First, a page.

Then you have the big event. The big event is when the protagonist makes that big decision and that big action that changes the course of their life. They stop being one way and it become another.
Then the final thing is you have a “winning for losing” resolution. What that means is that your lead protagonist wins by giving up their old way of thinking.
I’m just going to keep running through this because it’s just easier that way.
Tim: I find it interesting that a lot of the obligatory scenes, as I’ve looked through a lot of this stuff and read your stuff, they seemed very kind of end-loaded, a lot of them come right at the end of the book, everything is building towards these obligatory scenes.
Shawn: Yes. Every single genre has a core event, the most important event in the story. For the internal genres, the worldview, it’s always a revelatory moment. It’s that moment when the worldview of your protagonist shifts and changes. In the action story, it’s usually the hero at the mercy of the villains. For crime stories, it’s when you discover the perpetrator. That’s the big core event, when the perpetrator is outed, and then becomes will justice prevail or will it not?
Each one of the genres, they have that big moment, that big core event. For the redemption story, it’s when the protagonist changes their worldview and changes the moral compass from purely selfish to altruist.
Now, the point of view for “A Christmas Carol” is third-person omniscient, Charles Dickens is the master of the third-person omniscient voice, which is the great narrator, the disembodied narrator who’s looking down from above in a godlike fashion telling the reader a story. Dickens is like “Forget it, he’s the king.”
Okay, now, for the redemption story, the objects of desire are usually the lead protagonist wants respect or third-party validation. What I mean by that is they want the community to recognize them as a very, very important person, and all they really want is that recognition and respect. But what they need is enlightenment. They need to understand what’s really important about life.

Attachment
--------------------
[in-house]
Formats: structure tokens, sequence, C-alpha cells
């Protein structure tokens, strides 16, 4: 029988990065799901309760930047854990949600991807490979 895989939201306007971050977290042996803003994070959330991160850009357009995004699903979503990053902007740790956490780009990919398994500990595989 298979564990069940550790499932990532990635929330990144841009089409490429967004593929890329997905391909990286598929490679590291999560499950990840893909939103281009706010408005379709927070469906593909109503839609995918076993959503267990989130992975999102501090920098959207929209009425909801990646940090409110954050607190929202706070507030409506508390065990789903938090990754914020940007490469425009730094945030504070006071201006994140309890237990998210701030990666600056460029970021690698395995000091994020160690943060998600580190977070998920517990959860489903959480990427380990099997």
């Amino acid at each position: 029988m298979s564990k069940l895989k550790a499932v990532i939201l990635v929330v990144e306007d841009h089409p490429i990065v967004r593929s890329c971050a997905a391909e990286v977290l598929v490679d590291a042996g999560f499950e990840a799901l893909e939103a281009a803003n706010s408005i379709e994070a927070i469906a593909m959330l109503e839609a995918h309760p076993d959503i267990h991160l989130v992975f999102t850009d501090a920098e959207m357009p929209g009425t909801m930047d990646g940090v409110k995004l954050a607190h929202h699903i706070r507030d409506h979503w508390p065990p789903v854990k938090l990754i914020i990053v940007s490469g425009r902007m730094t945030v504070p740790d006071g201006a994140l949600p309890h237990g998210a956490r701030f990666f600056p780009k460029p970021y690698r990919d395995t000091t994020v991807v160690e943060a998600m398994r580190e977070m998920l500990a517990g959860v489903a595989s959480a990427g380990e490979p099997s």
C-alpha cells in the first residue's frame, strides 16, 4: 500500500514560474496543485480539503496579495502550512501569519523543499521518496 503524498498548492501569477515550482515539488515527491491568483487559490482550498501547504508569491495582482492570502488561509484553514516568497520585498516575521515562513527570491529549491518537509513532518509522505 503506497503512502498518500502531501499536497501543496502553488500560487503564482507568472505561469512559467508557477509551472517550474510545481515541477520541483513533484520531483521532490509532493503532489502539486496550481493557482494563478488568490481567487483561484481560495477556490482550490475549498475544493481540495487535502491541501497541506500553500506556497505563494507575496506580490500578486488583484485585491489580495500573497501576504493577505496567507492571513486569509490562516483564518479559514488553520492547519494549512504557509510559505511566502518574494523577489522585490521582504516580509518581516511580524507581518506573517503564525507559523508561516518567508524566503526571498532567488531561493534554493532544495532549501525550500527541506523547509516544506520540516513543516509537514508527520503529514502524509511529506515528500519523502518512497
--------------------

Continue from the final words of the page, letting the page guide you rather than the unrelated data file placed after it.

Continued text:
They’re chasing respect and third-party validation believing that they will eventually reach a place of nirvana and happiness when they get that validation, like becoming a New York Times bestseller. A lot of people think, “Oh, boy, once I’m on the bestseller list, everything will be great,” and that’s usually just the beginning of your problem. So, the character needs enlightenment.
Now, the controlling idea theme of a redemption story is just so great because it’s one of those messages we all need to hear over and over again. I get this from Robert McKee, and it’s a long sentence and feel free to read it on the notes, but I’m going to read it anyway: the compulsive pursuit of contemporary values will destroy you, but if you see this truth in time and throw away your obsession, you can redeem yourself.
Basically, what this means is that once you discover that getting a mansion and a new Ferrari is not going to make you happy, then you can redeem yourself. You can understand that chasing all the riches in the world is not going to make you happy; what’s going to make you happy is to have a community with your fellow men.
The beginning hook of “A Christmas Carol” is “Hey, it’s Christmas Eve,” and that’s a coincidental inciting incident for the beginning hook. It’s Christmas Eve, so what that entails is next day is Christmas and everybody gets off for Christmas.
Now, the complication for the beginning hook of the story is Scrooge is this miser, he’s sort of like a banker, probably runs some kind of factoring business back then – I’m not really sure – but he’s interrupted during his work. It’s complicated because he likes to do his calculations and these people keep coming in and saying, “Merry Christmas and good tidings, and would you like to donate to our poor folks fund?” and he’s finding it very, very irritating.
The crisis at the beginning hook is for Scrooge is is he going to call off work tomorrow, is he going to give that guy Cratchit the day off for Christmas? It’s like a best bad choice for him. He’s thinking, “If I let Cratchit off of work, I’m going to get behind of my workload. If I don’t let him off, he’s going to moan and be a baby for the rest of the year.” The climax of the beginning hook is Scrooge reluctantly agrees to give Cratchit the day off only with the one condition that he comes in early on the 26th. He’s that kind of guy.
Then the resolution of the beginning hook is Scrooge goes home alone and he has to walk through the streets where everybody is very happy, but Scrooge likes being alone, so he heads home. Now, that’s the end of the beginning hook, which is basically an introduction to the world of Ebenezer Scrooge, what it’s like to be a miser.